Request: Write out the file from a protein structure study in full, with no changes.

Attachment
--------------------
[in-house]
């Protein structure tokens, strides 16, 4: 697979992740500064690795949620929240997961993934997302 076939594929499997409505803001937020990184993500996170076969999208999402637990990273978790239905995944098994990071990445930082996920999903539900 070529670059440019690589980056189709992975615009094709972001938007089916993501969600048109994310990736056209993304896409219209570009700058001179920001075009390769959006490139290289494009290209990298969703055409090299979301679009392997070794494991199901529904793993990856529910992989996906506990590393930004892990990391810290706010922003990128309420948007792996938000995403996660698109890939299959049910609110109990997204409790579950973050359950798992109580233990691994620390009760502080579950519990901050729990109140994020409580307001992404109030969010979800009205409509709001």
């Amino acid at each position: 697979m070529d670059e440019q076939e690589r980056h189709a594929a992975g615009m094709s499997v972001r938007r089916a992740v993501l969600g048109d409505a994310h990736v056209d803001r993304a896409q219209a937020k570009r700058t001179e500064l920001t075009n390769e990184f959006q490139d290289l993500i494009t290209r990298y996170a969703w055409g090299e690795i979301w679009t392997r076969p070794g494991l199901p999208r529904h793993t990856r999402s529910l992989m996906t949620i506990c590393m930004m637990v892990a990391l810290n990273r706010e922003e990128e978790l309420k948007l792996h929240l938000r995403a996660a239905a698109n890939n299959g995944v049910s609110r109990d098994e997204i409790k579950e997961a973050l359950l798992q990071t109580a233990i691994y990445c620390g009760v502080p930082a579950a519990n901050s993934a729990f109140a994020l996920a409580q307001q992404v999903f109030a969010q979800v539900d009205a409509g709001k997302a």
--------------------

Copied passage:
[in-house]
């Protein structure tokens, strides 16, 4: 697979992740500064690795949620929240997961993934997302 076939594929499997409505803001937020990184993500996170076969999208999402637990990273978790239905995944098994990071990445930082996920999903539900 070529670059440019690589980056189709992975615009094709972001938007089916993501969600048109994310990736056209993304896409219209570009700058001179920001075009390769959006490139290289494009290209990298969703055409090299979301679009392997070794494991199901529904793993990856529910992989996906506990590393930004892990990391810290706010922003990128309420948007792996938000995403996660698109890939299959049910609110109990997204409790579950973050359950798992109580233990691994620390009760502080579950519990901050729990109140994020409580307001992404109030969010979800009205409509709001």
């Amino acid at each position: 697979m070529d670059e440019q076939e690589r980056h189709a594929a992975g615009m094709s499997v972001r938007r089916a992740v993501l969600g048109d409505a994310h990736v056209d803001r993304a896409q219209a937020k570009r700058t001179e500064l920001t075009n390769e990184f959006q490139d290289l993500i494009t290209r990298y996170a969703w055409g090299e690795i979301w679009t392997r076969p070794g494991l199901p999208r529904h793993t990856r999402s529910l992989m996906t949620i506990c590393m930004m637990v892990a990391l810290n990273r706010e922003e990128e978790l309420k948007l792996h929240l938000r995403a996660a239905a698109n890939n299959g995944v049910s609110r109990d098994e997204i409790k579950e997961a973050l359950l798992q990071t109580a233990i691994y990445c620390g009760v502080p930082a579950a519990n901050s993934a729990f109140a994020l996920a409580q307001q992404v999903f109030a969010q979800v539900d009205a409509g709001k997302a």